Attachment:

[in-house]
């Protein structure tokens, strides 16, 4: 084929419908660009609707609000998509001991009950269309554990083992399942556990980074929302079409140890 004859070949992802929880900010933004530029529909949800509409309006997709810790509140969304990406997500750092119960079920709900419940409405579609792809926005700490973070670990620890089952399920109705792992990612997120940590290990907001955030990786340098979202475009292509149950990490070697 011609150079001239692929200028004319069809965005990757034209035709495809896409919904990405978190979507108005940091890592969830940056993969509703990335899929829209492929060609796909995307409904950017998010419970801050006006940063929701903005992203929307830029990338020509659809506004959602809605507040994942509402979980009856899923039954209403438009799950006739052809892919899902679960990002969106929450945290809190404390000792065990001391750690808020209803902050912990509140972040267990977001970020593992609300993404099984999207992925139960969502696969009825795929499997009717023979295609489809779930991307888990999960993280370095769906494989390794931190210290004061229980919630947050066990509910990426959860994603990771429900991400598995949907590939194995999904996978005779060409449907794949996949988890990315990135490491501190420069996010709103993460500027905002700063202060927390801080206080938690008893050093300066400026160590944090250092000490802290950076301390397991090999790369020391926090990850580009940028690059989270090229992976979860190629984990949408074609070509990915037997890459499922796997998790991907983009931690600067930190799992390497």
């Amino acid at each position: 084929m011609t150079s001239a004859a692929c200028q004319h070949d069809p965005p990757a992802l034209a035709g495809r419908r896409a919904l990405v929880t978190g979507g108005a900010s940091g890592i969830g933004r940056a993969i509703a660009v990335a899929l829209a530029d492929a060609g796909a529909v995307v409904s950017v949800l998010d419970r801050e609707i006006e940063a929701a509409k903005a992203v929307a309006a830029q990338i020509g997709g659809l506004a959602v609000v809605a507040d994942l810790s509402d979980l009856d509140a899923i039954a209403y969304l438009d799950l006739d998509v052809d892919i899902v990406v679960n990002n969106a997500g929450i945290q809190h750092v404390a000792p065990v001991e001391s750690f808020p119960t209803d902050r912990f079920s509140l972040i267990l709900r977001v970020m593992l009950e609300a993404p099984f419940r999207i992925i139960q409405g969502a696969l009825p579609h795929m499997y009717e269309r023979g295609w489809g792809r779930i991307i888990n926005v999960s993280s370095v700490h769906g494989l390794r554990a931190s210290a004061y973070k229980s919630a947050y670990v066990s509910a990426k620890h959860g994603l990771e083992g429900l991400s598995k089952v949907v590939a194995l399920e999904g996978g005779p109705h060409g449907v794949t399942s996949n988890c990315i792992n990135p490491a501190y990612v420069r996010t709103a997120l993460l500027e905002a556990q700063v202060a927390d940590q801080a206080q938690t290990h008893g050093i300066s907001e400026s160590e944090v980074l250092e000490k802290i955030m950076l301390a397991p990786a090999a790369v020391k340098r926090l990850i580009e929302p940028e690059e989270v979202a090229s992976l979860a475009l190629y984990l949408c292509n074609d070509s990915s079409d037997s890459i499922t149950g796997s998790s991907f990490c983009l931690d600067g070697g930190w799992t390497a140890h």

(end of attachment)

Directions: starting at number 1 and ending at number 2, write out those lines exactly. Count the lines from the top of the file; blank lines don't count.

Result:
[in-house]
């Protein structure tokens, strides 16, 4: 084929419908660009609707609000998509001991009950269309554990083992399942556990980074929302079409140890 004859070949992802929880900010933004530029529909949800509409309006997709810790509140969304990406997500750092119960079920709900419940409405579609792809926005700490973070670990620890089952399920109705792992990612997120940590290990907001955030990786340098979202475009292509149950990490070697 011609150079001239692929200028004319069809965005990757034209035709495809896409919904990405978190979507108005940091890592969830940056993969509703990335899929829209492929060609796909995307409904950017998010419970801050006006940063929701903005992203929307830029990338020509659809506004959602809605507040994942509402979980009856899923039954209403438009799950006739052809892919899902679960990002969106929450945290809190404390000792065990001391750690808020209803902050912990509140972040267990977001970020593992609300993404099984999207992925139960969502696969009825795929499997009717023979295609489809779930991307888990999960993280370095769906494989390794931190210290004061229980919630947050066990509910990426959860994603990771429900991400598995949907590939194995999904996978005779060409449907794949996949988890990315990135490491501190420069996010709103993460500027905002700063202060927390801080206080938690008893050093300066400026160590944090250092000490802290950076301390397991090999790369020391926090990850580009940028690059989270090229992976979860190629984990949408074609070509990915037997890459499922796997998790991907983009931690600067930190799992390497």